New machine learning-powered app monetisation tool Game of Whales launches

Data from tests claims 25 per cent increase in daily revenues

New machine learning-powered app monetisation tool Game of Whales launches

The founders of mobile publisher Deemedya have launched a new app monetisation tool that uses machine learning algorithms to understand player behaviour.

Called Game of Whales, the AI automatically studies how users are playing and tries to predict what kinds of offers are most likely to work to convert them into payers.

Bold claims

The tech has been in development for the last 18 months, and to test it out the company also conducted trial campaigns on 18 million players.

It claims that through the SDK overall daily revenues from the free-to-play games tested increased by 25 per cent, while the number of users churning decreased by 10 per cent.

Game of Whales noted that these figures are based on a comparison of game data and revenues between a control group of apps not using the platform, and a campaign group integrated with its platform.

The name Game of Whales comes from a controversial industry term referring to a small segment of the highest paying players - referred to as whales - who spend big on in-app purchases.

"As a games publisher ourselves, we are only too familiar with the ongoing stress and complexity of keeping people playing, and getting those players to spend something - anything! - in our game,” said Game of Whales CEO Doron Kagan.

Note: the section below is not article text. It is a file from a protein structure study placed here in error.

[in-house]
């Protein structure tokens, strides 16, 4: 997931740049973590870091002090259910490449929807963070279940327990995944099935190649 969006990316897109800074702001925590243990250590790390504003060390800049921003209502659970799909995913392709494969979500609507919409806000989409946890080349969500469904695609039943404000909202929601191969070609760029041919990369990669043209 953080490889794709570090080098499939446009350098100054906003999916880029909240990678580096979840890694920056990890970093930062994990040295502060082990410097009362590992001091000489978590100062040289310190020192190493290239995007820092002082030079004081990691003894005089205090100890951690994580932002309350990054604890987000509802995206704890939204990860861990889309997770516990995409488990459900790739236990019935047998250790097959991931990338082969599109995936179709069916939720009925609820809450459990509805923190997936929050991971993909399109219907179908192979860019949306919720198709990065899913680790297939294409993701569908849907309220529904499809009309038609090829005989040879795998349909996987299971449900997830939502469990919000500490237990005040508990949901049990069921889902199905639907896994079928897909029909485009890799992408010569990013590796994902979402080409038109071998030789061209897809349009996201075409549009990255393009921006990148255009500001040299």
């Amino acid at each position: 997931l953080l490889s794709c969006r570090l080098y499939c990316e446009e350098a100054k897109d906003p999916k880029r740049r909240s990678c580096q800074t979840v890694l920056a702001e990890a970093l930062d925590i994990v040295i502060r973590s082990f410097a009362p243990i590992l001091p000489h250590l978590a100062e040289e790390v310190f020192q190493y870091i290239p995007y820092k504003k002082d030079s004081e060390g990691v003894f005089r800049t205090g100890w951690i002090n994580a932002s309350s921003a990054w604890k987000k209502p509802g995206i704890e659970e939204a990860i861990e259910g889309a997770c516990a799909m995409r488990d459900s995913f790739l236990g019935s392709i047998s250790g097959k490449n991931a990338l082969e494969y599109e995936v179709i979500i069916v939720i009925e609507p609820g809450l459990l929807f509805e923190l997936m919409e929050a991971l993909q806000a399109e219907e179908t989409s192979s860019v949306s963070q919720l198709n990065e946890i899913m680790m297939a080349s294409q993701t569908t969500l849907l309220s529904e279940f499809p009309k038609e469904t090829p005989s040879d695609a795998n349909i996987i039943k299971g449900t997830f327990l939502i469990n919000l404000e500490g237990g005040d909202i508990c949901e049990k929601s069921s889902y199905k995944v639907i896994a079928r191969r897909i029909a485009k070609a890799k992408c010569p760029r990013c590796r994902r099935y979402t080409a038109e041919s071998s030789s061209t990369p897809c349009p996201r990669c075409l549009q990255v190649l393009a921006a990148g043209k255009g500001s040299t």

“Game of Whales happened because, frankly, there was nothing out there that did the things we wanted. Making successful games should be about fun and creativity, not spreadsheets and data analytics.

“So we thought, why not build something that takes care of all that? That’s where the AI approach came from. The algorithms can analyse and make decisions faster and better than we ever could, and the proof is in the results it’s generated. You literally plug it in to your game, and leave it alone.”

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Craig Chapple is a freelance analyst, consultant and writer with specialist knowledge of the games industry. He has previously served as Senior Editor at, as well as holding roles at Sensor Tower, Nintendo and Develop.